|Title||FastCAT – Customizing CAT Administration Rules to Increase Response Efficiency|
|Publication Type||Conference Paper|
|Year of Publication||2017|
|Conference Name||IACAT 2017 Conference|
|Publisher||Niigata Seiryo University|
|Conference Location||Niigata, Japan|
|Keywords||Administration Rules, Efficiency, FastCAT|
A typical pre-requisite for CAT administration is the existence of an underlying item bank completely covering the range of the trait being measured. When a bank fails to cover the full range of the trait, examinees who are close to the floor or ceiling will often never achieve a standard error cut-off and examinees will be forced to answer items increasingly less relevant to their trait level. This scenario is fairly typical for many patients responding to patient reported outcome measures (PROMS). For IACAT 2017 ABSTRACTS BOOKLET 65 example, in the assessment of physical functioning, many item banks ceiling at about the 50%ile. For most healthy patients, after a few items the only items remaining in the bank will represent decreasing ability (even though the patient has already indicated that they are at or above the mean for the population). Another example would be for a patient with no pain taking a Pain CAT. They will probably answer “Never” pain for every succeeding item out to the maximum test length. For this project we sought to reduce patient burden, while maintaining test accuracy, through the reduction of CAT length using novel stopping rules.
We studied CAT administration assessment histories for patients who were administered Patient Reported Outcomes Measurement Information System (PROMIS) CATs. In the PROMIS 1 Wave 2 Back Pain/Depression Study, CATs were administered to N=417 cases assessed across 11 PROMIS domains. Original CAT administration rules were: start with a pre-identified item of moderate difficulty; administer a minimum four items per case; stop when an estimated theta’s SE declines to < 0.3 OR a maximum 12 items are administered.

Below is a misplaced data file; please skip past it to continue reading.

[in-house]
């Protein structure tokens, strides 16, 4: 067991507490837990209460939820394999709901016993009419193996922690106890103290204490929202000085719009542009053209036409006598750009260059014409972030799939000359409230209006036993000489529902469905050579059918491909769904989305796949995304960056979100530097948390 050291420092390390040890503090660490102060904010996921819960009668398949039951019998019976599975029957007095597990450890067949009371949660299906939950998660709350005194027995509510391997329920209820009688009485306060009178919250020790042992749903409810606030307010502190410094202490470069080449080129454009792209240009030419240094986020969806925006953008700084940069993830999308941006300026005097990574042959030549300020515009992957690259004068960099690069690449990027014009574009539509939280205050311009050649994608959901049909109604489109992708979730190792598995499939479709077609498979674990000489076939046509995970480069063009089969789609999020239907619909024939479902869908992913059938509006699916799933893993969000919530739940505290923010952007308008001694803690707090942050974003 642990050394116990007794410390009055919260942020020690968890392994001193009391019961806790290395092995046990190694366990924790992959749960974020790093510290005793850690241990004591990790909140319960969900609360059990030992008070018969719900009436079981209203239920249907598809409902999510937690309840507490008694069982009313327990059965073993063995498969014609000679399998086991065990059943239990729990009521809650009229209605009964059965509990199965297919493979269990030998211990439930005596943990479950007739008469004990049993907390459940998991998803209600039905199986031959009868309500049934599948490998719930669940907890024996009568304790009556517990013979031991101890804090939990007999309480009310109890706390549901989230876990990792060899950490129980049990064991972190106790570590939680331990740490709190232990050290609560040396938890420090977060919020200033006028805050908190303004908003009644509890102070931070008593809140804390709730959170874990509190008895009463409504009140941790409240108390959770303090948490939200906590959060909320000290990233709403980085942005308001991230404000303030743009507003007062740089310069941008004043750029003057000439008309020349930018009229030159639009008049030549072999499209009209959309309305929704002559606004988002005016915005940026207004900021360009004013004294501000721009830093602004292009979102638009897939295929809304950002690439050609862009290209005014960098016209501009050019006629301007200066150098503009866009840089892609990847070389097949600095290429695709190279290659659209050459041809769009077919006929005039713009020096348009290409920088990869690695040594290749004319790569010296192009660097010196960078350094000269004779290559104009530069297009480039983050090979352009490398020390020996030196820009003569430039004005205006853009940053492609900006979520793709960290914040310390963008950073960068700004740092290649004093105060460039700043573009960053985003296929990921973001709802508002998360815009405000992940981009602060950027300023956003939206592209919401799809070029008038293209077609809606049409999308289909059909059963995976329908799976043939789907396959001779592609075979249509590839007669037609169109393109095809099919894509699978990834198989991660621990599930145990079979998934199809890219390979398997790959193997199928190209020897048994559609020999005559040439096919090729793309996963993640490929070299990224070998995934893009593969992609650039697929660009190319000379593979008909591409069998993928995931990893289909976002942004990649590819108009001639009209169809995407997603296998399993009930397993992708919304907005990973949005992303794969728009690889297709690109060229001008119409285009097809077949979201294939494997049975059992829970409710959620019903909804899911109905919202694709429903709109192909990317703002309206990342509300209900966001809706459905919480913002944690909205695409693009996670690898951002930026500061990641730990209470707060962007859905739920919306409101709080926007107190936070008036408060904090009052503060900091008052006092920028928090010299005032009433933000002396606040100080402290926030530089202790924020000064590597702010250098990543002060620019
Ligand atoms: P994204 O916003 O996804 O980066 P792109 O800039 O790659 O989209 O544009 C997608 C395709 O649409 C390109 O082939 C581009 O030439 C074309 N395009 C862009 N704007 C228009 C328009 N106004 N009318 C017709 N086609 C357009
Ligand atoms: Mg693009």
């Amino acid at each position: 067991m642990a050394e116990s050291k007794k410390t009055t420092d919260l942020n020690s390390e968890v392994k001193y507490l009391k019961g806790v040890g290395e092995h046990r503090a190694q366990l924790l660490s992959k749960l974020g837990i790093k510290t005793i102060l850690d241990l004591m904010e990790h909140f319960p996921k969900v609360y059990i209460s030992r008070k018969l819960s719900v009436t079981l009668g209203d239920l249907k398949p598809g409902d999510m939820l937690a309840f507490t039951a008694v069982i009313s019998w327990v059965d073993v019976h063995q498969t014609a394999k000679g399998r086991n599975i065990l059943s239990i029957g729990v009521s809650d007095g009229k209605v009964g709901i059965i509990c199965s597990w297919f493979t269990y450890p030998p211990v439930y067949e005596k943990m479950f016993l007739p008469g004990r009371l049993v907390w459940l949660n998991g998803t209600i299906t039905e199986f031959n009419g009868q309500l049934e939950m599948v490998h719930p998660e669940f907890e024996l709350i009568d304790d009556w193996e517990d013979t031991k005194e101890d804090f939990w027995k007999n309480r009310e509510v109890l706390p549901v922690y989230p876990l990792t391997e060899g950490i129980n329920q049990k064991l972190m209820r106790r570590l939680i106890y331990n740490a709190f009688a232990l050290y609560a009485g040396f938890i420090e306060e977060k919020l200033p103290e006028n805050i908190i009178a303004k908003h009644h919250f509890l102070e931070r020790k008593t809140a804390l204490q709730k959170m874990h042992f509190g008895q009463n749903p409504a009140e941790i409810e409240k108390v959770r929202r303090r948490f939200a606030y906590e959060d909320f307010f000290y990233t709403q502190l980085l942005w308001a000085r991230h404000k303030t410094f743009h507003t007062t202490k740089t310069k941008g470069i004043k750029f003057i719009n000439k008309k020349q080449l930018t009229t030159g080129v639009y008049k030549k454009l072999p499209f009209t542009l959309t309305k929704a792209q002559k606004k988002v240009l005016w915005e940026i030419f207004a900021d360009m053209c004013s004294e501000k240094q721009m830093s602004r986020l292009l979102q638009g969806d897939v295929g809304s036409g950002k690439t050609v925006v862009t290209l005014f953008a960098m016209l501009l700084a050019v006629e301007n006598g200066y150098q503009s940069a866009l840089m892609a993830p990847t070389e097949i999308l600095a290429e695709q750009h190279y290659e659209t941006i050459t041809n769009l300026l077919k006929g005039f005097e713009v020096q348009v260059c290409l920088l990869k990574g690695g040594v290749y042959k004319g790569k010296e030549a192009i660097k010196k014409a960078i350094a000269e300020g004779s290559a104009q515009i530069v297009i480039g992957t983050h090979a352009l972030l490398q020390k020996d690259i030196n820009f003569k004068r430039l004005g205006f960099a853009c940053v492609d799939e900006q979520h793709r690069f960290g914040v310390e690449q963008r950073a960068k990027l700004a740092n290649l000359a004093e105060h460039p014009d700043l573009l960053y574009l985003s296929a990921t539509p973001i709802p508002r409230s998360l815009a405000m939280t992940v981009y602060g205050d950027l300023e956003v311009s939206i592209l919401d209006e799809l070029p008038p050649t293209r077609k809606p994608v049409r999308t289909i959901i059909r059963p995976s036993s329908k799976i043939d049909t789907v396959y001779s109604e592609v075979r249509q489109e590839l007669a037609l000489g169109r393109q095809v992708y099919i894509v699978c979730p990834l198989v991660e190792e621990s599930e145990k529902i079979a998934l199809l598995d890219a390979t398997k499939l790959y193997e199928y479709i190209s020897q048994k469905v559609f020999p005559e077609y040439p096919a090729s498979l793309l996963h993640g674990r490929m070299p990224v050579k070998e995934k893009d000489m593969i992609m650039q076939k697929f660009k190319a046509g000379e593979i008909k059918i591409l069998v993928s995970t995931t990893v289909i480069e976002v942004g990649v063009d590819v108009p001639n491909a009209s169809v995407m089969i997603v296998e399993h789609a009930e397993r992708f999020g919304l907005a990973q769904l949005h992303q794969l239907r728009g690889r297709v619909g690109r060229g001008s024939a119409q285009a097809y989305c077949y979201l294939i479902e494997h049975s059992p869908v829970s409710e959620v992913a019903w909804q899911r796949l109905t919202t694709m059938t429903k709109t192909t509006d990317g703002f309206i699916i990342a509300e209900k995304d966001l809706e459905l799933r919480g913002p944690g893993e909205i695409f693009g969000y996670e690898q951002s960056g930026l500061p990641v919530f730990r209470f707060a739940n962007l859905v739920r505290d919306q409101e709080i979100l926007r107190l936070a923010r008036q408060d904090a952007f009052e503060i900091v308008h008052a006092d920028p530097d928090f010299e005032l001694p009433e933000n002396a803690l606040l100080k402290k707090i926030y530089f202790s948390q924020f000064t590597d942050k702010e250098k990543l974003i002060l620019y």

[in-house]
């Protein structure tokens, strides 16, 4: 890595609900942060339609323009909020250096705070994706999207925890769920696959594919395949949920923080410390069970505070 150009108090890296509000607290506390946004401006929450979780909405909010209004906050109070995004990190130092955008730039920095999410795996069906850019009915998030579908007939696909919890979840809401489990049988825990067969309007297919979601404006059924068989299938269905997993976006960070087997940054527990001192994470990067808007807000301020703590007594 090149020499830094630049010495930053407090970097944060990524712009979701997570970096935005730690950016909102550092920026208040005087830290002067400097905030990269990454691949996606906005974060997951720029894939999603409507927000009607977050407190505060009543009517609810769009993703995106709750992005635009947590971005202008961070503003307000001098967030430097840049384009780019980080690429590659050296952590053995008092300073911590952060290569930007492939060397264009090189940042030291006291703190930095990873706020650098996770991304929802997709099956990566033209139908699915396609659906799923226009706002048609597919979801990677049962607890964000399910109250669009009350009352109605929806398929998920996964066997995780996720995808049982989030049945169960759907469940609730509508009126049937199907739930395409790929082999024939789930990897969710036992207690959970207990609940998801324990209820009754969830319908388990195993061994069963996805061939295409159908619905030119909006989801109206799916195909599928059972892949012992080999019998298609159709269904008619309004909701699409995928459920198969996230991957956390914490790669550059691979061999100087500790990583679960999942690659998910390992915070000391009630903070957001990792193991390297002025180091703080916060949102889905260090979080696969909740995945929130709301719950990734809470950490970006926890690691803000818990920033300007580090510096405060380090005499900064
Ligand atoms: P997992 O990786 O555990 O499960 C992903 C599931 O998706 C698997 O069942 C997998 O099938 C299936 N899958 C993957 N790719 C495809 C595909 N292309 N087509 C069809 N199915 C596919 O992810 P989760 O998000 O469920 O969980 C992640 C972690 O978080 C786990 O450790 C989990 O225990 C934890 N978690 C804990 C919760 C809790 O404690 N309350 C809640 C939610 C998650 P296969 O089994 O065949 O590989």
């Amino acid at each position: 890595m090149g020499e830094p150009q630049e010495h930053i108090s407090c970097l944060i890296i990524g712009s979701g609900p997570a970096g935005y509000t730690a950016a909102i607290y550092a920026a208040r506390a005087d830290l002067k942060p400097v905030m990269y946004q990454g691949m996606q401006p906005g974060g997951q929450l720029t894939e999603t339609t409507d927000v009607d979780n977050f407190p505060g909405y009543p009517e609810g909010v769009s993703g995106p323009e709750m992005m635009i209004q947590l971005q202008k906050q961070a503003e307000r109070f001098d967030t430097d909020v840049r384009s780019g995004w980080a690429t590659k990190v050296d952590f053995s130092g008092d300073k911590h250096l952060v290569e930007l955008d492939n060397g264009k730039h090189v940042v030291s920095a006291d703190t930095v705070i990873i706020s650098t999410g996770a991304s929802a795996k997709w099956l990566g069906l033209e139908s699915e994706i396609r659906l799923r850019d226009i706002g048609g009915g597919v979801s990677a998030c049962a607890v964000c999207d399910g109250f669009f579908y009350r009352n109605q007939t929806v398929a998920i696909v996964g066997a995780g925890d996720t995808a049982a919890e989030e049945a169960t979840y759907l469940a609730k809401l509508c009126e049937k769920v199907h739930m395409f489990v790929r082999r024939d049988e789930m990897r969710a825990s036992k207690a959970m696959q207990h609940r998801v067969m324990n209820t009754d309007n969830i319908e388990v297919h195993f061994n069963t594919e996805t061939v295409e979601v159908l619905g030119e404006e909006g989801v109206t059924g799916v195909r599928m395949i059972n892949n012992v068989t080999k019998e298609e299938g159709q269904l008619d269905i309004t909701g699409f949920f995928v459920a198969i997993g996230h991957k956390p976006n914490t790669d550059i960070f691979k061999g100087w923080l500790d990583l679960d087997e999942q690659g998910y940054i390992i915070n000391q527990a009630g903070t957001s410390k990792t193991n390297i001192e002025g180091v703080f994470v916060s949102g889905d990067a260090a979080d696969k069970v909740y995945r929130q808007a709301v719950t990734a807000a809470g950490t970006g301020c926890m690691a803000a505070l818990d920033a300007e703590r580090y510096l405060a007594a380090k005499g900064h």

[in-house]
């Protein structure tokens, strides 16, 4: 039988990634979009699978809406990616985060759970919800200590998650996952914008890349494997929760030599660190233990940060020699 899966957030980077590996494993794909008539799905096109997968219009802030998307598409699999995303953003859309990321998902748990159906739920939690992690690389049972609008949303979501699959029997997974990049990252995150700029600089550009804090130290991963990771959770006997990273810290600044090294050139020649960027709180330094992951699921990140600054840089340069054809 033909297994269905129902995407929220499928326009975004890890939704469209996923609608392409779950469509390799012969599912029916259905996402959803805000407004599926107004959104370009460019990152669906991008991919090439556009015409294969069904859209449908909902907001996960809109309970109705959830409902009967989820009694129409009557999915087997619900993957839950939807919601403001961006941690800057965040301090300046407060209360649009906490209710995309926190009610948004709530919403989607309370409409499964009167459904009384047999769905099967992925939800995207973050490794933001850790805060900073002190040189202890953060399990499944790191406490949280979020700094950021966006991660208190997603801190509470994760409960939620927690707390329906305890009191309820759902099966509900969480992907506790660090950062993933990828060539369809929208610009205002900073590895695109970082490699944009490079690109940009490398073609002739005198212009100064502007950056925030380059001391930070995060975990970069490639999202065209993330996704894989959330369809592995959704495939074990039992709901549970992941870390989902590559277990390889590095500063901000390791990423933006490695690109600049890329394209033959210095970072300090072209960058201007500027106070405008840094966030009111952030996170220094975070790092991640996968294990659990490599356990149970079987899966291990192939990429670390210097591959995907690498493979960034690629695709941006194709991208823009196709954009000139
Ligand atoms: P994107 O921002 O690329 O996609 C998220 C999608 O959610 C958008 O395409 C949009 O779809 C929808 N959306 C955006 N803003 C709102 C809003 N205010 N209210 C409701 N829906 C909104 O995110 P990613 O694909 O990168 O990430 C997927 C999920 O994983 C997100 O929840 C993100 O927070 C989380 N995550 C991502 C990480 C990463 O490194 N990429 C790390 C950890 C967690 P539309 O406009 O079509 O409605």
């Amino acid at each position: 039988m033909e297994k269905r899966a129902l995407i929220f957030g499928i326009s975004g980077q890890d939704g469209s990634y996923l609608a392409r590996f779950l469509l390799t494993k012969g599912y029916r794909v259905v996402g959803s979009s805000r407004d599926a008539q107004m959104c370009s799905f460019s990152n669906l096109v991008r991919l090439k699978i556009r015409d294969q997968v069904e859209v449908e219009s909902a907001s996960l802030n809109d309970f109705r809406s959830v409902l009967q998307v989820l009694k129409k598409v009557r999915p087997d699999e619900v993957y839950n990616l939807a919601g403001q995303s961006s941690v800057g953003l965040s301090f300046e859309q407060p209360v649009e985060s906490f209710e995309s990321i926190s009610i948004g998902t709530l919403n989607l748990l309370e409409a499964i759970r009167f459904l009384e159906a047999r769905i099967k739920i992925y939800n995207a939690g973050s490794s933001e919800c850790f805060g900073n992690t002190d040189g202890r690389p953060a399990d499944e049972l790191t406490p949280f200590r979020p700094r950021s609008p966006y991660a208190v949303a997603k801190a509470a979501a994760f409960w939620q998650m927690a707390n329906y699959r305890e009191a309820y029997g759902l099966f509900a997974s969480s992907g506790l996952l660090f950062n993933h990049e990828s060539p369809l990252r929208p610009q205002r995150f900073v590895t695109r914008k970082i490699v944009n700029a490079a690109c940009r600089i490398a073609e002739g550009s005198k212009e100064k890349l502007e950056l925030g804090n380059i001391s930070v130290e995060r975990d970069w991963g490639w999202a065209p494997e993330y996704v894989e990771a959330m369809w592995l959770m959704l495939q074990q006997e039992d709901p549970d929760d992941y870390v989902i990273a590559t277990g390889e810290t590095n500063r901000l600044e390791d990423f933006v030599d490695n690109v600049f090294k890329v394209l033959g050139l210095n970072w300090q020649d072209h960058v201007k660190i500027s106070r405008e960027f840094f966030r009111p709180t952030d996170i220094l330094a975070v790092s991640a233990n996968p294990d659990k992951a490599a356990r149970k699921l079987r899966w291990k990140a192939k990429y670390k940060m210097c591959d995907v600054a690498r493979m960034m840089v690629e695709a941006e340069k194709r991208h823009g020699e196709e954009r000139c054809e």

Original CAT. 12,622 CAT administrations were analyzed. CATs ranged in number of items administered from 4 to 12 items; 72.5% were 4-item CATs. The second and third most frequently occurring CATs were 5-item (n=1102; 8.7%) and 12-item CATs (n=964; 7.6%). 64,062 items total were administered, averaging 5.1 items per CAT. Customized CAT. Three new CAT stopping rules were introduced, each with potential to increase item-presentation efficiency and maintain required score precision: Stop if a case responds to the first two items administered using an “extreme” response category (towards the ceiling or floor for the in item bank, or at ); administer a minimum two items per case; stop if the change in SE estimate (previous to current item administration) is positive but < 0.01.
The three new stopping rules reduced the total number of items administered by 25,643 to 38,419 items (40.0% reduction). After four items were administered, only n=1,824 CATs (14.5%) were still in assessment mode (vs. n=3,477 (27.5%) in the original CATs). On average, cases completed 3.0 items per CAT (vs. 5.1).
Each new rule addressed specific inefficiencies in the original CAT administration process: Cases not having or possessing a low/clinically unimportant level of the assessed domain; allow the SE <0.3 stopping criterion to come into effect earlier in the CAT administration process; cases experiencing poor domain item bank measurement, (e.g., “floor,” “ceiling” cases).